A famous phrase from a contemporary who was in the house for the concert, Joni Mitchell — “Don’t it always seem to go that you don’t know what you’ve got till it’s gone” — seemed to have little bearing Sunday night at Dodger Stadium, as a crowd of almost 50,000 had a very robust sense of what they would be missing after Elton John retires from the road. Millions more were watching at home as Disney+ livestreamed his U.S. tour finale as “Elton John Live: Farewell from Dodger Stadium,” with duet partners Dua Lipa, Brandi Carlile and Kiki Dee participating in the sendoff, a webcast that had his recent hit “Cold Heart” leading the encores as the clock neared 2 on the east coast.
Two of the night’s collaborations had a sure place in the set list: Lipa would be joining John for “Cold Heart,” which he has been performing by himself in the final stretch each night on tour, and Dee was to have her spot on “Don’t Go Breaking My Heart,” recreating a moment that they shared when he last played Dodger Stadium in 1975.
The big question mark was what Carlile would be joining John for; although they shared a number on his last album, “The Lockdown Sessions,” it was likely to be something more iconic than that. The mystery remained all the way up until a verse into “Don’t Let the Sun Go Down on Me,” at which point Carlile entered at stage right, singing at the opposite end of the stage from his position at the piano until he stood and joined her for a happy hug at the sad ballad’s end.
John sang the entirety of the set benched, as it were — except for the moments in-between songs when he would stand and spread his arms in exultation, then turn to get a sip of water (which also had the effect of showing off the glitzy, embroidered “Elton” on the back of his tuxedo jacket)… and also with the exception of the duets with Dee and Lipa, which placed him up close with them in “we’re still standing” position.
The only other addition to the set that wasn’t a part of the previous two nights in John’s three-night stand at Dodger Stadium was some pugilistic fireworks from behind the stage at the conclusion of his main set-closer, “Saturday Night’s Alright for Fighting.”
Apart from the set list, John had a few other closing-night wrinkles. In a nightly moment where he talked about L.A. being special because of what showcasing at the Troubadour did for him in 1970, this night he name-checked former Los Angeles Times rock critic Robert Hilburn for giving him the review there that caught the industry’s attention. And he brought out first the man without whom he said he wouldn’t be there, lyricist Bernie Taupin, and then the family for which he said he had to be leaving, husband and manager David Furnish and their children.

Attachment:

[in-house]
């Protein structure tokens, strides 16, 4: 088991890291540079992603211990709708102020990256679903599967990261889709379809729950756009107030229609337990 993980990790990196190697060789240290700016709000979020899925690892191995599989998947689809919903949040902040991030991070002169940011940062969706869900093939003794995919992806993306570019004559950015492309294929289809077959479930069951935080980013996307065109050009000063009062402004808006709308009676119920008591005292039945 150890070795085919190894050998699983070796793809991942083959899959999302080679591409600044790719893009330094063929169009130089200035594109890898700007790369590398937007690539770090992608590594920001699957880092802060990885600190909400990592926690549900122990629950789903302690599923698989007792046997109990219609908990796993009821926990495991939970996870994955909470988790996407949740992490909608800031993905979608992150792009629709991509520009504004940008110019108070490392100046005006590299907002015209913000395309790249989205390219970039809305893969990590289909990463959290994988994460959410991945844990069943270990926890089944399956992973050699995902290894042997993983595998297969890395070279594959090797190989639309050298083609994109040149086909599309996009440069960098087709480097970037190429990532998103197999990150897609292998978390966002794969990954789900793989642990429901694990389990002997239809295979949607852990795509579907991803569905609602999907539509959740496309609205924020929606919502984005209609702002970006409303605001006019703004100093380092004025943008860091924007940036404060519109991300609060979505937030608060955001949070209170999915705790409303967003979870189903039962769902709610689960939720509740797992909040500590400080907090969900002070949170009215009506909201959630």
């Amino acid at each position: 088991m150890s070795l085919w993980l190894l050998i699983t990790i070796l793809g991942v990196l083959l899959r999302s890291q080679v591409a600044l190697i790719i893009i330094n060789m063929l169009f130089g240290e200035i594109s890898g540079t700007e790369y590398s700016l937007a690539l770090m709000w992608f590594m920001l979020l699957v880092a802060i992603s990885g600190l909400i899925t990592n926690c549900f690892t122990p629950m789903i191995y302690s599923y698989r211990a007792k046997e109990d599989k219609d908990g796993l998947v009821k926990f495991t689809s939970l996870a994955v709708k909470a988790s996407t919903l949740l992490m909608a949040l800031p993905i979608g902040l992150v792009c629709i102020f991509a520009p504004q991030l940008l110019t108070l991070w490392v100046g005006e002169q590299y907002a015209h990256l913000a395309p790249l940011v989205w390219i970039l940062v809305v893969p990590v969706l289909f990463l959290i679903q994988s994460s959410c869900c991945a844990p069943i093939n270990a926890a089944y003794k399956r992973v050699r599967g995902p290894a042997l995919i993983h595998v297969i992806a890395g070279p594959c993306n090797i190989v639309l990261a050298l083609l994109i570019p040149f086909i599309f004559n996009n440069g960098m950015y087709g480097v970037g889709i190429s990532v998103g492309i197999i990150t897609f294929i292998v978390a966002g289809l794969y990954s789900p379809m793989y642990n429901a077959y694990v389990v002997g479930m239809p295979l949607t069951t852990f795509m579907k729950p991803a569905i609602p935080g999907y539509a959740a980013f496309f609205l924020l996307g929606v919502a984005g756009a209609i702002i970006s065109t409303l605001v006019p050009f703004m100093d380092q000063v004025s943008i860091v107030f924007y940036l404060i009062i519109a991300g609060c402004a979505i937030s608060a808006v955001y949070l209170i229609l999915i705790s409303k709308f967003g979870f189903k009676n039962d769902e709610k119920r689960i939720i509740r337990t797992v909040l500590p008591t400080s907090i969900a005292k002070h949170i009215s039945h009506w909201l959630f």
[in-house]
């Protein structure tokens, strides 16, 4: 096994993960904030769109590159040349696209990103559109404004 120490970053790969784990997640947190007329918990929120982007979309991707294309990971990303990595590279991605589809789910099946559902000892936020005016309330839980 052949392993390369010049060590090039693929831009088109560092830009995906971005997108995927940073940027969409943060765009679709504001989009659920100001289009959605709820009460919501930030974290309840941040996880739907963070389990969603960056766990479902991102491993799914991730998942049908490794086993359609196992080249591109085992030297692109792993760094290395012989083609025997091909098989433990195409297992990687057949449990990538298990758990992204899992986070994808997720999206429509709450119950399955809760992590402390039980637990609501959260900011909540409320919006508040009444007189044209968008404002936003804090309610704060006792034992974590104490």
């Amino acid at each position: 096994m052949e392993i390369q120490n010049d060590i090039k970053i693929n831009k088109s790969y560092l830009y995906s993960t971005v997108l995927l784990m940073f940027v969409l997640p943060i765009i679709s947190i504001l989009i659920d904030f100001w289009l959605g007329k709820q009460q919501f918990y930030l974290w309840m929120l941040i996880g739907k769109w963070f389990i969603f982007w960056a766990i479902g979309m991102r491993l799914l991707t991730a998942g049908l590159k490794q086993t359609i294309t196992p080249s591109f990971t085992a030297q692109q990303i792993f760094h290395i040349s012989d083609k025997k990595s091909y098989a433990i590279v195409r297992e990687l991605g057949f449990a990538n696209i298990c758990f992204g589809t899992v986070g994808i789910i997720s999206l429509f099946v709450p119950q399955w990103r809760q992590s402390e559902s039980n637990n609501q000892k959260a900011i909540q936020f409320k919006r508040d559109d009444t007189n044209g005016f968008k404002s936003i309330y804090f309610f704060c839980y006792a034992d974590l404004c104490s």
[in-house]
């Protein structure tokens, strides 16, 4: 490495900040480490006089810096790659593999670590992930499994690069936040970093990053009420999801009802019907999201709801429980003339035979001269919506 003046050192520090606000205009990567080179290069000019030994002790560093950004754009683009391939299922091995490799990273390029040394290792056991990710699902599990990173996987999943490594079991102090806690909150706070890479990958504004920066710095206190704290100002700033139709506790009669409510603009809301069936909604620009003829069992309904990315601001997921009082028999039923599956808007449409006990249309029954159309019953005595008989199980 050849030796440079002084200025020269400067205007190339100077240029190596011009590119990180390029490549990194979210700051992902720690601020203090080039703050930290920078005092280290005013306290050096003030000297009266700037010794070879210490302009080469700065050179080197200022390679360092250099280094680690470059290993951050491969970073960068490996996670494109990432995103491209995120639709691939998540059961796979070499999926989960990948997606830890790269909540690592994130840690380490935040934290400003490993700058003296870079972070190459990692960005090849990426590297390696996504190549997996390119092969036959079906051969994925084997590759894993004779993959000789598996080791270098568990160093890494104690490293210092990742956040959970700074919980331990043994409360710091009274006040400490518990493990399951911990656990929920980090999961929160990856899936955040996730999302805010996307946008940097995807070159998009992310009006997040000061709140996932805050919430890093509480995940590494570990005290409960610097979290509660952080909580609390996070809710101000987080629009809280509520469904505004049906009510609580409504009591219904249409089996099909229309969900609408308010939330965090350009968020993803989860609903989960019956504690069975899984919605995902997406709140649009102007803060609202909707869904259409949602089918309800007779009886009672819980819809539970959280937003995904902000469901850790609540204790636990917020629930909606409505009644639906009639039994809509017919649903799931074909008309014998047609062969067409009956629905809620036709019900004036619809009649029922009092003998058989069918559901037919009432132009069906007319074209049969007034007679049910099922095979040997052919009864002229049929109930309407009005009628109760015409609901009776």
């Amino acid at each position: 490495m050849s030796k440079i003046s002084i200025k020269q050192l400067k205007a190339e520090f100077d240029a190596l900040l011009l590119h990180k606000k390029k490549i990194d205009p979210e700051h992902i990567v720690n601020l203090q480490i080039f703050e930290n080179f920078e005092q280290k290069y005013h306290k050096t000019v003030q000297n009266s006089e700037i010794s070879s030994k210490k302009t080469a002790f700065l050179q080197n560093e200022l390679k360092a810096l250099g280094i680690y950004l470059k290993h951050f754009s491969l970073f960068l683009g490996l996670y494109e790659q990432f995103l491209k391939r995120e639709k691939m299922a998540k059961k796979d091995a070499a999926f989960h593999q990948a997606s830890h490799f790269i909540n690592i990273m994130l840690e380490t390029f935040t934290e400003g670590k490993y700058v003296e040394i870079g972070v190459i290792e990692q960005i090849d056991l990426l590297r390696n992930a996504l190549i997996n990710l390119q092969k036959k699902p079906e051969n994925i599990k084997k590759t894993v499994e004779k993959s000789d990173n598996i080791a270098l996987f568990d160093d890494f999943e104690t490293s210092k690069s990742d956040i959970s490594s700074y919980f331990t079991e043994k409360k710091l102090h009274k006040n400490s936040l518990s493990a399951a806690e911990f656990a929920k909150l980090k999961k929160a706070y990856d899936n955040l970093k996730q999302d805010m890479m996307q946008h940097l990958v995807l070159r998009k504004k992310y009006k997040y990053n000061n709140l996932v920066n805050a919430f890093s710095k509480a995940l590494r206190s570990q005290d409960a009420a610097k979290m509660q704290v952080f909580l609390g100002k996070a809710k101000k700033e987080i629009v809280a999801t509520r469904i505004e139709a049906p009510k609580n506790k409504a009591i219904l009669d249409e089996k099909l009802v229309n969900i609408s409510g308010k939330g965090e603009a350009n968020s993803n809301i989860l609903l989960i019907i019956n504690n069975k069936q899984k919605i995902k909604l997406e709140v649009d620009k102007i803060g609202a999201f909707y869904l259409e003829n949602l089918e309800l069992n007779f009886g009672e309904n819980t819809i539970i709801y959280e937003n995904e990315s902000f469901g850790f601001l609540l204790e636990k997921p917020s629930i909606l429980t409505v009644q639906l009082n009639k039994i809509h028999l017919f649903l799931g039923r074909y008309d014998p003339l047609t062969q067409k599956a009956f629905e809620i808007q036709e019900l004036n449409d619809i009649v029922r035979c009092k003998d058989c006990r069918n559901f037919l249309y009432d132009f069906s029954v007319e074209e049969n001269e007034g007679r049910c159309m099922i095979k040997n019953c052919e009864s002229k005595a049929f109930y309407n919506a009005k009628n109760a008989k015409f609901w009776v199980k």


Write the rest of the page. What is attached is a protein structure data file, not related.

There was no name-checking of any of the celebrity attendees in the house, most of whom attendees and the media had little idea of, but a press release issued in the wee hours from Disney+ cited Paul McCartney, Mick Jagger, Taron Egerton, Jude Law, Billie Jean King, H.E.R. and Donatella Versace as well as Mitchell among those who were taking the concert in. Many celebs and entertainment personalities made their presence known earlier by stopping to pose on the red carpet, including Angela Bassett, Courtney B. Vance, Miles Teller, Kirsten Dunst, JoJo Siwa, Connie Britton, Christopher Lloyd, Heidi Klum, Lucy Hale, Jenna Dewan, John Stamos, Raven Simone, Sara Gilbert, Sophia Bush, Lisa Rinna, Diana Jenkins and Reed Horstmann.
Notably absent at the Disney+ pre-reception on the premises were a number of expected high-level Disney execs, some of them said to be turning around at the last minute to deal with even more pressing company issues than a big moment for their streaming service — namely, the shocking return of Bib Iger as Disney CEO and ousting of Bob Chapek, something that was announced right as partygoers were arriving for the Disney+ soiree.
For those around the world who missed the livestream, a message on screen at the end of the show promised that the concert would be up on Disney+ for on-demand viewing soon.
The “Farewell Yellow Brick Road” tour stretched to 183 shows in the U.S. and Canada, including the final three-night run in L.A. that was attended by 140,000 fans.
The global tour continues overseas well into 2023 before John makes his truly final bow as a touring artist, assuming he keeps his word to retire from the road. That doesn’t mean he will be done performing, even then. In an interview with Billboard last week, Furnish spoke to the future possibilities for John as a live performer, saying one-off shows were possible, and also that John might establish a residency in a single city — which, he added, would most likely not be Las Vegas, since Elton has already been there and done that on a couple of occasions. But, Furnish added, it’s also possible that John won’t do any residences and really will settle down with family without doing any extended runs of concerts in the future.